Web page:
On June 30, Right to Rise collected an additional $3.5 million in donations from 82 contributors, including $1 million from Shahla Ansary, the wife of former Iranian diplomat Hushang Ansary, who had already given $1 million in February.
In all, two dozen individuals and entities gave a least $1 million to the pro-Bush super PAC, helping it raise a record $103 million. Bush spent much of the year headlining high-dollar events for the group, while maintaining that he had not yet decided whether to run.
By early June, Bush was preparing for his mid-month announcement, constraining his ability to help fundraise for the super PAC. Still, many of his backers were confident that Right to Rise would easily surpass the $100 million mark.
But other people familiar with the situation told The Washington Post on June 9 that the group was unlikely to reach that milestone by the end of the month.
[Super PAC backing Jeb Bush unlikely to hit $100 million by end of June]
That possibility appeared to help trigger a flood of new contributions. Between June 9 and June 30, more than $16.3 million rushed in, a rate of nearly $740,000 a day. Up until then, Right to Rise had been averaging $548,000 a day.
During that period, Bush officially announced his bid and hit the campaign trail.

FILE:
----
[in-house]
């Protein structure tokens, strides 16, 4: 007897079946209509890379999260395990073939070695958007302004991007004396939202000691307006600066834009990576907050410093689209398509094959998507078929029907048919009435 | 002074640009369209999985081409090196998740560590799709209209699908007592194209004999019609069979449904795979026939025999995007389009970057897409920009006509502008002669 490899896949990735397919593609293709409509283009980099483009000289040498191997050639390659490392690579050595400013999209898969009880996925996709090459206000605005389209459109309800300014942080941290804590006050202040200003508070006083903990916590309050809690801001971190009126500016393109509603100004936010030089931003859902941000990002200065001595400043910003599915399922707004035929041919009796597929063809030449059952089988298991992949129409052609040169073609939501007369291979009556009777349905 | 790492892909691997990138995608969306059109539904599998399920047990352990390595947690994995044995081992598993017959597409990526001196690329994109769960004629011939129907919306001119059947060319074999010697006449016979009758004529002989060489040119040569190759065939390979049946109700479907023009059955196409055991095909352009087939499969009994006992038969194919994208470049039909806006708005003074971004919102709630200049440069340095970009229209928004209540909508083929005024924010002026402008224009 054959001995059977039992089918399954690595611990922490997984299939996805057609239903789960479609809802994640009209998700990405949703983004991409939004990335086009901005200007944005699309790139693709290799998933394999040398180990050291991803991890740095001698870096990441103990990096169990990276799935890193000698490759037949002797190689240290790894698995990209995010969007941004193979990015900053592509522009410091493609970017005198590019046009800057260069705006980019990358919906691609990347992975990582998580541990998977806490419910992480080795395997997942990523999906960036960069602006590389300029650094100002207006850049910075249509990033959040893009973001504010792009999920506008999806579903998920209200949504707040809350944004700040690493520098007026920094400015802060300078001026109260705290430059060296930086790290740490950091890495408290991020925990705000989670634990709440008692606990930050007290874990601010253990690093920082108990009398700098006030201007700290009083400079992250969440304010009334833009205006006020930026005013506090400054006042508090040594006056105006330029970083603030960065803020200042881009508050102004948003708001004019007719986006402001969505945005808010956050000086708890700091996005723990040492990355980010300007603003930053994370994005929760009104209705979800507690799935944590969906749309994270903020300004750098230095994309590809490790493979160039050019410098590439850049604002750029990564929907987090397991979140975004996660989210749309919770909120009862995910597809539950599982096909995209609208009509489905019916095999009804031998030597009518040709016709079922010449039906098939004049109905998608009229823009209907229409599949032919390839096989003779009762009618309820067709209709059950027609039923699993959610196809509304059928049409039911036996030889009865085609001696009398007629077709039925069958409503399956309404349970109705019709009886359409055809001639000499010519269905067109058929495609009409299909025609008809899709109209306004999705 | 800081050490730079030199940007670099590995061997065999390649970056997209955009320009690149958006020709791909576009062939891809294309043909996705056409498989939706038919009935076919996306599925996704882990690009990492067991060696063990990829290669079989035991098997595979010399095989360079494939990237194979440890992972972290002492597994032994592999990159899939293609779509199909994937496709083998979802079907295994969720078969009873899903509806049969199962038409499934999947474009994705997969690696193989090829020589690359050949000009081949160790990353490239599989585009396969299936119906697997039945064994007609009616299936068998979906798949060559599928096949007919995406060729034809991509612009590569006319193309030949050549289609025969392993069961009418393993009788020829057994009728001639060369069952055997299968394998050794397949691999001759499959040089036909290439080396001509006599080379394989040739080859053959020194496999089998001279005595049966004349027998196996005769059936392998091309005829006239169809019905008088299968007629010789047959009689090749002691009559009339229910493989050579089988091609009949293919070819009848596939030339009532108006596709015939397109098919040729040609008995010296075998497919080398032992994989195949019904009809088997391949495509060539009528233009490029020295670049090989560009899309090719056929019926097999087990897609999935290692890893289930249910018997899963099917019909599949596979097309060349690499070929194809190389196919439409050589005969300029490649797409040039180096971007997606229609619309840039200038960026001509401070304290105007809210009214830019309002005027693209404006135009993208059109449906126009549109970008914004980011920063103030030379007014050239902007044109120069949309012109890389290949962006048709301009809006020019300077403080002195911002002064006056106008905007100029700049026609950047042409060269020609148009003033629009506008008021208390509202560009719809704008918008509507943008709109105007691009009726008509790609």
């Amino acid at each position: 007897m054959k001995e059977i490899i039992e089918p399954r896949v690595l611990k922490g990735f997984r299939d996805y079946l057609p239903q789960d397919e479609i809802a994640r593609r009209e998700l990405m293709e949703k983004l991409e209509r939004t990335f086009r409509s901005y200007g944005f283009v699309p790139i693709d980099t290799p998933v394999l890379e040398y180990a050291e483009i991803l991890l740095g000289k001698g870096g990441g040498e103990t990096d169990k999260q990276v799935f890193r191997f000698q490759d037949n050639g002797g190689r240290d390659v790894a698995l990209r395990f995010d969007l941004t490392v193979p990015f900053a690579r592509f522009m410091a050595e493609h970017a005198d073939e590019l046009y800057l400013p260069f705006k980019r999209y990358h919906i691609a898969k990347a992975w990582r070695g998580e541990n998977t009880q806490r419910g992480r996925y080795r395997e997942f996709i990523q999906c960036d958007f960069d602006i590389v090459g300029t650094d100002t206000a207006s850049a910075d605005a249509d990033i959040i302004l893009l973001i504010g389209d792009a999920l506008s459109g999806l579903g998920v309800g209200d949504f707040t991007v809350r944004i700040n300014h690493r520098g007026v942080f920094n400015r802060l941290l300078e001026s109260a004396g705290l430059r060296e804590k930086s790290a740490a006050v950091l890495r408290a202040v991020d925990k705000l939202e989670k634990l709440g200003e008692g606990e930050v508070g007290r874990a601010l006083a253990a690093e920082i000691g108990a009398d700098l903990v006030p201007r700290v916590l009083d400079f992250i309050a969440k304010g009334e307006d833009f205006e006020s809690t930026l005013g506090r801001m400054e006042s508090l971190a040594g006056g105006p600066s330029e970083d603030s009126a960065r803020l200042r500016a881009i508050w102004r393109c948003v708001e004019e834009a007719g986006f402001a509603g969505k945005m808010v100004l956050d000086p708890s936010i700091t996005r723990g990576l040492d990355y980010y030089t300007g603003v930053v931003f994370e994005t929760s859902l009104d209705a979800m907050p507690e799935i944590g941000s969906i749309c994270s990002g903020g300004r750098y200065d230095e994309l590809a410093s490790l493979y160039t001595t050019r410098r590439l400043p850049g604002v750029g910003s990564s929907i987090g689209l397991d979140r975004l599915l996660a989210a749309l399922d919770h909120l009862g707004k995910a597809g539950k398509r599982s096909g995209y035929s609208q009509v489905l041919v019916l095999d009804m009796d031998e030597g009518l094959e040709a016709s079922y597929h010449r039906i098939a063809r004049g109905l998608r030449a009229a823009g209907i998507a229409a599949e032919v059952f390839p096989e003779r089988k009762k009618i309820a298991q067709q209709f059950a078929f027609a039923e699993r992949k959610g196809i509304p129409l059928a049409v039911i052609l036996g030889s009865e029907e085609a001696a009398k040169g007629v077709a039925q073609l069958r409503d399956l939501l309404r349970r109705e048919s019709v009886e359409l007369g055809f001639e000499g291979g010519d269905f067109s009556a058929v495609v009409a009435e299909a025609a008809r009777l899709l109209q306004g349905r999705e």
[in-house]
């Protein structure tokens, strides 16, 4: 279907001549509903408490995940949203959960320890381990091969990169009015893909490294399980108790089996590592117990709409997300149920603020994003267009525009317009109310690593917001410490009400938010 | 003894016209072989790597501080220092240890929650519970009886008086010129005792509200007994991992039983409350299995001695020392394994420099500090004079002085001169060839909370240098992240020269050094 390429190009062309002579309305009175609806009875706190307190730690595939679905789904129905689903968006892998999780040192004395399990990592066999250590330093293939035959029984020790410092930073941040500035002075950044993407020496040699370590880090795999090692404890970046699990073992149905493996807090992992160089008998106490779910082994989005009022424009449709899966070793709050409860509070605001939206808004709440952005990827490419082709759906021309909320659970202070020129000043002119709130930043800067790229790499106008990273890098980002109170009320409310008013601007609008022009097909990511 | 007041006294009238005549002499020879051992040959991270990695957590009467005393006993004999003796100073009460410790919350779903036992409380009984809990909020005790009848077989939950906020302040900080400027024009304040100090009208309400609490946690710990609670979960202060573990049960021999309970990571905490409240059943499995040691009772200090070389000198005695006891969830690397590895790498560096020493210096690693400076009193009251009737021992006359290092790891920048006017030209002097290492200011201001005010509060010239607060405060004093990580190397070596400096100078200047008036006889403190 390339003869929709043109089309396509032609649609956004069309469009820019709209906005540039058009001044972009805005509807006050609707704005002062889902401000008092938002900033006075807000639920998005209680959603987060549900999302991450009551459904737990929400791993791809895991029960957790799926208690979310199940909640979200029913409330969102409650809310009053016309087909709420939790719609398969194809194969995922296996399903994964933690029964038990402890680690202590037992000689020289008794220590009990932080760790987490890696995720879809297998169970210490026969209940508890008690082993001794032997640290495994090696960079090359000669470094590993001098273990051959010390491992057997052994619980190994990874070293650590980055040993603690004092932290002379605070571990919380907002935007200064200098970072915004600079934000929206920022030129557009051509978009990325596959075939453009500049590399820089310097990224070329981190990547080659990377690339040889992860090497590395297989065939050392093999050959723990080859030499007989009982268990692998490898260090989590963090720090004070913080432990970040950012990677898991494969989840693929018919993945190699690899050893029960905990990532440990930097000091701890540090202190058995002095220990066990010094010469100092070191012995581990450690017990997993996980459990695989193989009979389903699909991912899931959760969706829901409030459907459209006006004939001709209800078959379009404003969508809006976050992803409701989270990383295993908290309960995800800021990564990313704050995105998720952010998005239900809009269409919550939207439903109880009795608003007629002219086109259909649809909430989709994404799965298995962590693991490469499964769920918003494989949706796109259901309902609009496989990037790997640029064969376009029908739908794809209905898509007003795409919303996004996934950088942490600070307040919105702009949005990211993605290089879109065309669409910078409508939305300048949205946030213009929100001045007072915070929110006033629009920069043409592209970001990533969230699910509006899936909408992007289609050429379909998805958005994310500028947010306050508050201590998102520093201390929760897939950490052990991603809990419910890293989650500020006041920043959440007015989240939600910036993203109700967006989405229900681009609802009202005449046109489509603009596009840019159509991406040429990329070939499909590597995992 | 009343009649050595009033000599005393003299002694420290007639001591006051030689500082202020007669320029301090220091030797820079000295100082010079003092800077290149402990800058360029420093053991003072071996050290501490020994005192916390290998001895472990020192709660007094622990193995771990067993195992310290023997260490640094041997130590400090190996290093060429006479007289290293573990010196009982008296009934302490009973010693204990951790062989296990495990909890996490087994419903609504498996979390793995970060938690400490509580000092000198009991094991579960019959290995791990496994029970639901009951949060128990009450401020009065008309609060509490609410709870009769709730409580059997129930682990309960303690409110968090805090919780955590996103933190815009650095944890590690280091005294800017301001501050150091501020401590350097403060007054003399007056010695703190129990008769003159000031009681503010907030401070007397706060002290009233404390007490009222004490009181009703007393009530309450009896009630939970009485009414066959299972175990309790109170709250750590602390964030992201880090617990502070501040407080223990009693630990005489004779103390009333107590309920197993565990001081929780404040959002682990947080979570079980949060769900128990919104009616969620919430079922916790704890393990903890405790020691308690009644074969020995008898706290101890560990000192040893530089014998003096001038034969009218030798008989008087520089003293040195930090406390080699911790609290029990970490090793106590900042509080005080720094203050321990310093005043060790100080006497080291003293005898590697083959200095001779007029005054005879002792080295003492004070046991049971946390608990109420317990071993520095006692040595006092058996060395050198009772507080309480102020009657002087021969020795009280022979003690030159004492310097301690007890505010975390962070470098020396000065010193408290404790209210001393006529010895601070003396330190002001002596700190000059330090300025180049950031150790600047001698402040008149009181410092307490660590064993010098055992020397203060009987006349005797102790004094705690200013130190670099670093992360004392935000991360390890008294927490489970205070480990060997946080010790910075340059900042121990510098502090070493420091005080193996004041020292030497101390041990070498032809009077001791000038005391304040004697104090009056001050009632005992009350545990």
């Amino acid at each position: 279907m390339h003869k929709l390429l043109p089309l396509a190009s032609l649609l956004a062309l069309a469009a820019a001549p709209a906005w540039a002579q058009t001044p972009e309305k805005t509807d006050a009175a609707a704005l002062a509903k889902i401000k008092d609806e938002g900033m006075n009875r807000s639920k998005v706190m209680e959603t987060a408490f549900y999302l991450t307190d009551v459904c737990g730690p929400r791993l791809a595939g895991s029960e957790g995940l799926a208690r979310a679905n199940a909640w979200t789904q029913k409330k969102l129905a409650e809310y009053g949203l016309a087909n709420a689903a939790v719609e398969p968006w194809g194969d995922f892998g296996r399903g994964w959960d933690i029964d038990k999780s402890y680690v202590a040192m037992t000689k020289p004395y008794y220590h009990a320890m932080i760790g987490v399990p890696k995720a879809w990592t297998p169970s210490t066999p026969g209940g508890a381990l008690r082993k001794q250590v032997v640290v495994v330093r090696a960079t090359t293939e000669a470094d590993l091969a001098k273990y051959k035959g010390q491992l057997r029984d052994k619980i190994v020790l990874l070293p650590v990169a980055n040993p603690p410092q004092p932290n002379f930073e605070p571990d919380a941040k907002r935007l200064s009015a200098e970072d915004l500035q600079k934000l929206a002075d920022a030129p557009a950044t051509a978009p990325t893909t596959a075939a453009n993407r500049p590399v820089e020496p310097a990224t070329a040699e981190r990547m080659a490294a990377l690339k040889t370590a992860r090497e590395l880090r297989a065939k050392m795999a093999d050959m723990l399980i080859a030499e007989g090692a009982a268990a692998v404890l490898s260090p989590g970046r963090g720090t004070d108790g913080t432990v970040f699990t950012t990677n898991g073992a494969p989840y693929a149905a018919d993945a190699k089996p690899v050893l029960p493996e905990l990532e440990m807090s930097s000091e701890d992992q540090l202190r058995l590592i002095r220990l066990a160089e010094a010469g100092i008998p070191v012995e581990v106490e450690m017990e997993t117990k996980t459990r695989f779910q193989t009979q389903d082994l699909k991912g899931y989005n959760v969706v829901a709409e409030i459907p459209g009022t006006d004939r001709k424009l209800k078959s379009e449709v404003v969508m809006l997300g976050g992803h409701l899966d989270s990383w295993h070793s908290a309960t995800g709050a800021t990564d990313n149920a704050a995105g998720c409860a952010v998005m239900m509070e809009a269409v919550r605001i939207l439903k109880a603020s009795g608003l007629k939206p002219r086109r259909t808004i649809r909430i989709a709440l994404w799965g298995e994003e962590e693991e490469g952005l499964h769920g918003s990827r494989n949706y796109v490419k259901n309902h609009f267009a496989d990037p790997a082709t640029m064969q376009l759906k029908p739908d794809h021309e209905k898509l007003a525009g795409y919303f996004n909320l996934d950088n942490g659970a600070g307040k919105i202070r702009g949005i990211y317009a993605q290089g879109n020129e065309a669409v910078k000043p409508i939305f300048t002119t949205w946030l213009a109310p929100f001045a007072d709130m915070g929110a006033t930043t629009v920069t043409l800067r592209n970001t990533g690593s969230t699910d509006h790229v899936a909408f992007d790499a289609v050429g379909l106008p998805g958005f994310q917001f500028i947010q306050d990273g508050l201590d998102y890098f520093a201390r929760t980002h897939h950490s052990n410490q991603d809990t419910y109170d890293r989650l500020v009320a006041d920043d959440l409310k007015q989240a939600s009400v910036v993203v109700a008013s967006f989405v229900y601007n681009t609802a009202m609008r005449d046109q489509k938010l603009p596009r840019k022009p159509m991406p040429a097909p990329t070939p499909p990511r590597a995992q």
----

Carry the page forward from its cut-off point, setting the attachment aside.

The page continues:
Among the big givers in the final three weeks were Texas energy executive Richard Kinder, who gave $1 million on June 9; retired hedge fund manager Julian Robertson, who donated $1 million on June 10; and Florida health care executive Miguel Fernandez, who contributed $2 million on June 26. The Coral Gables-based billionaire was the biggest overall donor to Right to Rise, giving more than $3 million in all.
Many mid-sized donors also stepped up, giving additional six-figure sums in the final weeks.
"I always believe you don’t contribute it all once," said Bruce Sherman, a retired money manager in Naples, who wrote the super PAC a check for $250,000 on June 18, doubling the amount he had given earlier in the year. "It’s a lot of money."
Sherman said he has not been a big political contributor in the past, but decided to back the super PAC because of his respect for the former Florida governor.
"I believe that Jeb is extraordinarily bright and someone who is very electable," he said. "I think we need a strong leader who has views who are toward the center of the Republican party, and he is the right person at the right time for the United States."
"Unfortunately," Sherman added, "it takes a lot of money to run for president of the United States."
Anu Narayanswamy contributed to this report.